Honoring Caregivers: No Love Like It.
What’s going on?
This campaign gives the caregivers of people with disabilities credit where credit is [long over]due.
Disability Pride Month has been commemorated since July 2015, the 25th anniversary of the Americans with Disabilities Act (ADA), which prohibits discrimination based on disability. Despite this landmark legislation, societal barriers to inclusion unfortunately still exist today. Hence why Disability Pride Month celebrates the uniqueness of people with disabilities and the wide range of support they need.
Most of that support falls on caregivers– typically relatives, friends or neighbors providing unpaid care like feeding, clothing, and bathing. Many have no medical training and selflessly take on the emotionally and financially stress-inducing responsibility of nurturing their loved ones. For decades caregivers globally have struggled in desperation and anonymity, but organizations have recently begun to illuminate their indispensable efforts.
Swedish-based adult incontinence brand, TENA, is doing just that with their “No Love Like It” campaign developed with AMV BBDO. Running across Europe and Canada, the campaign celebrates those who step up to the challenge of caregiving with private scenes of real people caring for children, parents, and spouses with disabilities. Informed by research that showed that 47% worry about taking care of a loved one in the future, this quietly powerful film shares the unembellished and brutally honest joys, pains, and transcending love of caregivers:
According to TENA, #NoLoveLikeIt aims to support caregivers beyond the brand’s products and “recognize their varying experiences and contributions and help to shine a light on something that will be a reality for many of us at some point.”
What's The Squeeze?
Caregivers are the backbone of our long-term care system and their invaluable impact should not be overlooked, both as influencers and individuals.
According to the AARP, more than one in five Americans were caregivers as of 2020, and their ‘Valuing the Invaluable’ report from March documents that 36 billion hours of free care is devoted each year to older loved ones. Considering that over 60% of caregivers work full- or part-time and 30% live with a child or grandchild, the AARP argues that they deserve more federal assistance. They co-developed and delivered the National Strategy to Support Family Caregivers to Congress last year in hopes of providing tangible help to family caregivers.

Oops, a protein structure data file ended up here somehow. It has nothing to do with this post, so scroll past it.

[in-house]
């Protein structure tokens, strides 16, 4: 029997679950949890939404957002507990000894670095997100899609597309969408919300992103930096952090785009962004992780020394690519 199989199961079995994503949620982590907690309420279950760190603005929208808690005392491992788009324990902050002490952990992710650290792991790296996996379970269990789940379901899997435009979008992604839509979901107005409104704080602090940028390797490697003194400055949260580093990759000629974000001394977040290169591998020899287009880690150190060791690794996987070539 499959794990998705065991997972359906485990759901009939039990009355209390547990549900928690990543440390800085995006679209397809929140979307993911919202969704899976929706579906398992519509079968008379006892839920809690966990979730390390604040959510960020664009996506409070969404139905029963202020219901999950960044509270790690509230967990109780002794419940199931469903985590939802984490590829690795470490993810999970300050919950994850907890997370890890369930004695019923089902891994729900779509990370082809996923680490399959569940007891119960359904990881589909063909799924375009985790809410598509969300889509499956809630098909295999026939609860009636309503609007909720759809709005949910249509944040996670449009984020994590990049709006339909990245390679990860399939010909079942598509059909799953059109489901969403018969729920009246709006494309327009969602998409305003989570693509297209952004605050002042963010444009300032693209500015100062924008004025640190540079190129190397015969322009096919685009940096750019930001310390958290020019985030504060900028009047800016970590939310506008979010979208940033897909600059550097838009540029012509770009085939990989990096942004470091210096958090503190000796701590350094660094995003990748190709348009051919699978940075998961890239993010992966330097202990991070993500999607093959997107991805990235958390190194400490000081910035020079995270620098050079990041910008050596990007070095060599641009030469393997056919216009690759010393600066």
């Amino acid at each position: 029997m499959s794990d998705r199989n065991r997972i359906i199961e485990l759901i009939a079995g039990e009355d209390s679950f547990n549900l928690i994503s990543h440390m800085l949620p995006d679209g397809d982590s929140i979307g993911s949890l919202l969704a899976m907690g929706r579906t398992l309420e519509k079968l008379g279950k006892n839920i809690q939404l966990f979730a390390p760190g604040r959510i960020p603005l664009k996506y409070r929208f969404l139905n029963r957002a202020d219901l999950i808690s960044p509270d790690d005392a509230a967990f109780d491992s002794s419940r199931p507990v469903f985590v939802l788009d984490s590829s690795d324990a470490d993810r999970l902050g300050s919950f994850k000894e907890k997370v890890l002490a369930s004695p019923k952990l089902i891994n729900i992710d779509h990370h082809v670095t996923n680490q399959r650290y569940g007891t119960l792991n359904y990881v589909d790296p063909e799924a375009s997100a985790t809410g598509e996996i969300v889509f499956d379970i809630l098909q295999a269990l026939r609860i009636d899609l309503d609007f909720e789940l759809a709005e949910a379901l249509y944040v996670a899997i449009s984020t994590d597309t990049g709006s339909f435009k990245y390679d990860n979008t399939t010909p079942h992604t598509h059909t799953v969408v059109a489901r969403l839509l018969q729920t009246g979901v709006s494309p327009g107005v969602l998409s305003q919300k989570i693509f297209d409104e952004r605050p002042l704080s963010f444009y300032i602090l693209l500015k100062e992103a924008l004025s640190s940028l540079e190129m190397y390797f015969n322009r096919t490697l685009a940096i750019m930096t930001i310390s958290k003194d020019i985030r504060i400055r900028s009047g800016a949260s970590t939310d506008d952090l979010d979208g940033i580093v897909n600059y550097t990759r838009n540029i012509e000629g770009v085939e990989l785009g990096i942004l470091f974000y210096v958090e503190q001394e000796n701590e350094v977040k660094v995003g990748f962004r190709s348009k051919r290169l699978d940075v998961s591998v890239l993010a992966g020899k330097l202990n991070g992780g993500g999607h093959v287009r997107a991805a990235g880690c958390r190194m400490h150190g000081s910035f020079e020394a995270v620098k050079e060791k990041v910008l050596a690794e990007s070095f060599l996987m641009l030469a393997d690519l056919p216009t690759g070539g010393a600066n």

Part of the strategy calls for caregivers to be involved in their loved ones’ hospital discharge processes, which would mean greater influence for the 35% of American adults who are involved in their parents’ healthcare decisions, according to the SPM Consumer Compass®.
These stats provide those of us in healthcare communications with important insight into caregivers both as a target audience and ally in providing care. Are we doing enough to recognize caregivers’ significant size, scope, and spectrum of emotions in the healthcare landscape? And are we doing our part to recognize and foster the same potential that they do in their loved ones with disabilities?
We’d be remiss not to mention a few ways to do so as we close out Disability Pride Month 2023:
- Prioritize disability within DEI efforts. The diverse perspectives and unique challenges of individuals with disabilities should be addressed just as much as race, gender, sexual orientation, etc.
- Include authentic representation within marketing. Forbes estimates that only 0.9% of advertising includes representation of people with disabilities and is often enacted by non-disabled actors.
- Ensure a disability-inclusive and accessible user experience. Not only is this critically beneficial for patient, job seeker, and employee web visitors, but to your organization’s reach as well.
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